Meritocracy & the Weighted Vote
An important factor in the spread of the Empire was the adoption of government by a meritocracy, with promotion based primarily on intelligence, education and achievement, not accidents of birth. Ironically, this was done almost accidentally; there was no easy way to merge the diverse governments of the Empire using any of the existing systems, and America in particular stood firmly against inherited titles and position. Basing rank on education and attainment seemed a good way to pay lip-service to these ideals, while in fact giving the entrenched aristocracy a significant advantage.
When this system was introduced it was assumed that those in power would inevitably be a product of the most expensive and prestigious education, which was of course most readily available to the wealthy and powerful. But the traditional schools and colleges emphasised dead languages and other subjects which had little or no relevance to the rapid advances in technology of the time. The next generation of rulers came from backgrounds such as the grammar schools of Britain and the gymnasia of Germany, from colleges that emphasised science such as Imperial College in London and America’s MIT; most of the Empire’s rulers since the beginning of the 21st century have had scientific or engineering qualifications. Of course there are still barriers to advancement; the poor can rarely afford the years of education (and accompanying expenses) needed to rise in the hierarchy of government, and there are a dozen applicants for every worthwhile scholarship. Theoretically, anyone can rise to the top; in practice, the advantages are still mostly with the rich. Wealth and success, as always, go hand in hand.
Most real political power lies with the civil service and Parliament; the Emperor is often considered a figurehead, but has an important role as arbiter of disputes between regions, government departments, etc. The electoral system is extremely complicated, but votes are weighted to reflect education, position, and other factors, so that the vote of (for example) the head of a government department, an admiral, or the senior consultant of a hospital has more effect than that of a junior civil servant, newly-qualified professional, or low-ranking officer in the armed services. Most members of the working classes do not meet the minimum educational qualifications to vote. Women have the vote if they meet these standards, but very few are in a position for their votes to have more than the minimal weighting.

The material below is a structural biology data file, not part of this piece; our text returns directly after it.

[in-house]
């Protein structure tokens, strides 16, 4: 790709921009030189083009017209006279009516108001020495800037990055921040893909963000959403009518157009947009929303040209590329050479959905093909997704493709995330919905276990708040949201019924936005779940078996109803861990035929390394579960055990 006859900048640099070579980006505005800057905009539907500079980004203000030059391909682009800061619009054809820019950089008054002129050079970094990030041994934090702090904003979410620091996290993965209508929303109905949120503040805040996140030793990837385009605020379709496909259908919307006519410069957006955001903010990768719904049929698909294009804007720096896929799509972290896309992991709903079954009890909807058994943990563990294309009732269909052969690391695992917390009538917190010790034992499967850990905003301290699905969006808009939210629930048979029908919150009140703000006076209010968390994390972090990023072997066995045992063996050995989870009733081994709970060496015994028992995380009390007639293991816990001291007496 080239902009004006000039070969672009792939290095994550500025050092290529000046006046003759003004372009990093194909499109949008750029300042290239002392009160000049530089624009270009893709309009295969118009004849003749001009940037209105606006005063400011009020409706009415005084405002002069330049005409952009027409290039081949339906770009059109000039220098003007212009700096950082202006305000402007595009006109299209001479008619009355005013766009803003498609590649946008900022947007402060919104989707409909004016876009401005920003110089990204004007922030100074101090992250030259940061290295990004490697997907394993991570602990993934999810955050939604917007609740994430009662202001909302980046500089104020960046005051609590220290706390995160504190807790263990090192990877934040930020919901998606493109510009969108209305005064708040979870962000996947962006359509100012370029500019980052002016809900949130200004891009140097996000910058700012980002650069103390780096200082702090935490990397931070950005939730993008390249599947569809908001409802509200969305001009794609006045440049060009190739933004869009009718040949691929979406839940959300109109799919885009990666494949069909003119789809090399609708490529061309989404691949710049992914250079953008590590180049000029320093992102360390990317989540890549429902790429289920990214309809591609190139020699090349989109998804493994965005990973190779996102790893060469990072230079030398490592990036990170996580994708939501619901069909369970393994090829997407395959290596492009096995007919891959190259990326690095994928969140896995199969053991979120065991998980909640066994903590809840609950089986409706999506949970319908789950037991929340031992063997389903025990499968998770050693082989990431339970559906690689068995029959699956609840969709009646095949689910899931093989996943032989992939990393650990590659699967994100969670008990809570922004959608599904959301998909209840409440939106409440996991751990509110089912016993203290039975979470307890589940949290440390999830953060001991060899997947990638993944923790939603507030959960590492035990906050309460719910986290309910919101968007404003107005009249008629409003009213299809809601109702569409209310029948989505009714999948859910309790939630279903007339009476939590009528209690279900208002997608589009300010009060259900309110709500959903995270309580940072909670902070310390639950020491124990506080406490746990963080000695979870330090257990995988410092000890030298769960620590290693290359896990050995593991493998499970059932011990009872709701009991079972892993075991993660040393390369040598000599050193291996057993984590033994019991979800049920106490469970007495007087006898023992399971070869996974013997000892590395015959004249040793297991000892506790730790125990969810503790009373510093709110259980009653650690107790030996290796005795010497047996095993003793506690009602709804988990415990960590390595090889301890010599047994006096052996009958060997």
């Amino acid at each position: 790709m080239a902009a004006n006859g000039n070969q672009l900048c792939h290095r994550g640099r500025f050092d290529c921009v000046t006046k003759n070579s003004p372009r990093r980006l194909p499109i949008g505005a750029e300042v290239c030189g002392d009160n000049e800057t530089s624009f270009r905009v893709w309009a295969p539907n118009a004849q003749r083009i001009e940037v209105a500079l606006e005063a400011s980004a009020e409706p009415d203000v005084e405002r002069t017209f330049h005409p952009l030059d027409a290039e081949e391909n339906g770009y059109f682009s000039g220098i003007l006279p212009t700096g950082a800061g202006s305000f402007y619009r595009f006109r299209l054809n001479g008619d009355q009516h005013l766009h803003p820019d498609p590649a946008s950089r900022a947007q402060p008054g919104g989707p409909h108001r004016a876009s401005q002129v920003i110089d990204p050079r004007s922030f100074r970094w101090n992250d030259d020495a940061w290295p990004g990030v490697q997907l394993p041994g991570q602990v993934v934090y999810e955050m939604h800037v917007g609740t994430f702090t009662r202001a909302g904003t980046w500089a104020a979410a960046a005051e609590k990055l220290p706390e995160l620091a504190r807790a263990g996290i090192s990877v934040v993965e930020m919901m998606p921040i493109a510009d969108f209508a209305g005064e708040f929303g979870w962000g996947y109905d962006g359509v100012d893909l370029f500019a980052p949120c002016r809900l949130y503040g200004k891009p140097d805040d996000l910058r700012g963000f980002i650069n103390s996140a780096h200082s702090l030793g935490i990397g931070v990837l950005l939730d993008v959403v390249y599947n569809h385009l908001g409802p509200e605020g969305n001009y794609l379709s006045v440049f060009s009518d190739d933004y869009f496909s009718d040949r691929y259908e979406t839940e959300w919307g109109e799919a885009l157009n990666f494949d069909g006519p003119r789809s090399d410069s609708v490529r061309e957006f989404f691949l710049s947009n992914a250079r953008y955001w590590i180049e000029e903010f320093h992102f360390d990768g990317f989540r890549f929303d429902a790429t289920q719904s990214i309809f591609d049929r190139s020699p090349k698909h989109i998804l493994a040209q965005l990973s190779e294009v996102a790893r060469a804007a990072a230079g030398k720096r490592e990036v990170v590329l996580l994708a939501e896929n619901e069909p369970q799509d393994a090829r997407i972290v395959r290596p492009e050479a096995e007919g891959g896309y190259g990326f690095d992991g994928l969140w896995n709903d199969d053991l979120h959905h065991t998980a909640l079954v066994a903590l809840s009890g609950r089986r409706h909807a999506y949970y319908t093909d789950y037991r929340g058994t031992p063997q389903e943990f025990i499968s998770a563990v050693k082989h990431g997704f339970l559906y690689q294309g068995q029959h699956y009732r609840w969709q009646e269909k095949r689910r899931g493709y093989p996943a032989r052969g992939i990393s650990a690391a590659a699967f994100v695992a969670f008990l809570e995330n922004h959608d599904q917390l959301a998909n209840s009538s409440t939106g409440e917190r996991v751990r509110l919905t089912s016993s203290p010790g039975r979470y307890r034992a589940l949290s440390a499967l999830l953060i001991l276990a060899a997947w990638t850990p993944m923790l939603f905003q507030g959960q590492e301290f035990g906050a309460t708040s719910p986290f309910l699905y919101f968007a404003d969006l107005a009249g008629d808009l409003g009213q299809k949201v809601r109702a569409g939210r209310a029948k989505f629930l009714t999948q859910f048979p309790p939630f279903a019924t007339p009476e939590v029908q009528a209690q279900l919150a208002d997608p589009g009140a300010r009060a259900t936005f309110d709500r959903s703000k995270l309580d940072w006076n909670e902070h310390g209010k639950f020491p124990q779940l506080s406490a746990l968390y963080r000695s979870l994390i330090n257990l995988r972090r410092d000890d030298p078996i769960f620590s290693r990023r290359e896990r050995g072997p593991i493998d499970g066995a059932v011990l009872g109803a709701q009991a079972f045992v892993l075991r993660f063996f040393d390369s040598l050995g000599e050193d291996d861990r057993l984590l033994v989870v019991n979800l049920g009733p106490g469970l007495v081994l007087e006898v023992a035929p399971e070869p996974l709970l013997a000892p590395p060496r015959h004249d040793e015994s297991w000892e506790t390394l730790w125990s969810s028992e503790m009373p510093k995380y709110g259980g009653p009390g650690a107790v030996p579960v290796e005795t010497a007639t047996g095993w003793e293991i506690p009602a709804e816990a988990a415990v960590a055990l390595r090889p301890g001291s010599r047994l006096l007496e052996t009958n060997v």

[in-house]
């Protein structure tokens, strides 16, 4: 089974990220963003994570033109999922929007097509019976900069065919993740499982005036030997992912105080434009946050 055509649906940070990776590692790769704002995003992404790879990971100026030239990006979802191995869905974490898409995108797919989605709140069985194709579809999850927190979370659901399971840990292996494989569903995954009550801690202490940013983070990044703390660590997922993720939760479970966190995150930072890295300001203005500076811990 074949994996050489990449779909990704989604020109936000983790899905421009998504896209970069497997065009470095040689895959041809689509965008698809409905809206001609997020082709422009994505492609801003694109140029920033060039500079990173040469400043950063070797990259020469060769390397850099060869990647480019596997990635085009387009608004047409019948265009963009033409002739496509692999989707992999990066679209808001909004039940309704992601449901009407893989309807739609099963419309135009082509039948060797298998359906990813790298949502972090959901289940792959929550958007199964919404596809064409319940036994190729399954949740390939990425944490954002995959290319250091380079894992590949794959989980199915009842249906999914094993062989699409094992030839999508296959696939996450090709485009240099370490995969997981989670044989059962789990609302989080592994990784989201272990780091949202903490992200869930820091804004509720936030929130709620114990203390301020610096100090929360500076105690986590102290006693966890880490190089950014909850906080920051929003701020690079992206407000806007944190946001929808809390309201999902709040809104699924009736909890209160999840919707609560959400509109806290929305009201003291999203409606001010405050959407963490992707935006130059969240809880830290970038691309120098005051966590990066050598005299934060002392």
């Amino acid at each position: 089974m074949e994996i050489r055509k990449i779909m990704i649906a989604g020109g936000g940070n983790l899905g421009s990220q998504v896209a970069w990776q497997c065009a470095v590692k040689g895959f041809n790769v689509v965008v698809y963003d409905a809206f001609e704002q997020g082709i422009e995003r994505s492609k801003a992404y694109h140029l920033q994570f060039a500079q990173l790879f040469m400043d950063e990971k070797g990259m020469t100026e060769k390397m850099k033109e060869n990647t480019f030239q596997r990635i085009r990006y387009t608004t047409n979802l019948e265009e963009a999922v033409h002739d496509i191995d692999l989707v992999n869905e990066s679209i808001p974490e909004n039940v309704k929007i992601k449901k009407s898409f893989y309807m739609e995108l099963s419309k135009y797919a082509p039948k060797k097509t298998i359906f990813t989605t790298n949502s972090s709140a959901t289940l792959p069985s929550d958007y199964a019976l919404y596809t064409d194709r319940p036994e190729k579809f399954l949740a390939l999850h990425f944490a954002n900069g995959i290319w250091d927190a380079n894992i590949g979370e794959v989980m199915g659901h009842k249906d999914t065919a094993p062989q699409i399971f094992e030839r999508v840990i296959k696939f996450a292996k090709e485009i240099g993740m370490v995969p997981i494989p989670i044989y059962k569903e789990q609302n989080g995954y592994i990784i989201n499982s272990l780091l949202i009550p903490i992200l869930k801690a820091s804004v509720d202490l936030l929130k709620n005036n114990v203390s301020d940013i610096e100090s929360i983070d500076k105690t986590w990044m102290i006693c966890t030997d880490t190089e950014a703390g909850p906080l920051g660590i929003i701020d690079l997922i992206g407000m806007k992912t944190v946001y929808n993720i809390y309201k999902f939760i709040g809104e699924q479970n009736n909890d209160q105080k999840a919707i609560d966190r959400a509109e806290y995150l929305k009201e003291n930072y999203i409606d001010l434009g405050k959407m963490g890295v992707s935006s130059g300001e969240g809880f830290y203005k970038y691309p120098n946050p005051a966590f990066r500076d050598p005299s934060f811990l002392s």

The systems of examination and promotion used by the Empire have been “tweaked” repeatedly since their adoption. The essentials are Civil and Military Service entrance examinations, written and oral tests to qualify for routine promotion, along with promotion as a reward for meritorious conduct, success, etc. The Emperor (or theoretically Empress, though there has never in fact been one) rules by acclamation, or in some instances by subduing all opposition, and the post is not hereditary. The Emperor is expected to resign if age or ill-health makes him unfit to rule, and can be deposed by the vote of at least 70% of the members of Parliament. The constitution specifically forbids the Emperor from appointing his successor, and from appointing his immediate family to any post more exalted than senior civil servant, ambassador, etc., and then only if the appointee meets the service requirements for education, experience, etc. There have been occasional abuses, but overall the system works reasonably well, and most Emperors have been models of efficient government.
While this is a reasonably stable system, it is sometimes criticised as discriminating against the working classes and women and encouraging cronyism. It cannot be denied that there are problems, no system is perfect, but proponents point out that without it alternatives such as universal suffrage might be tried, potentially leading to socialism and other unacceptable forms of government.
Yes, this is supposed to be a dystopia; why did you ask?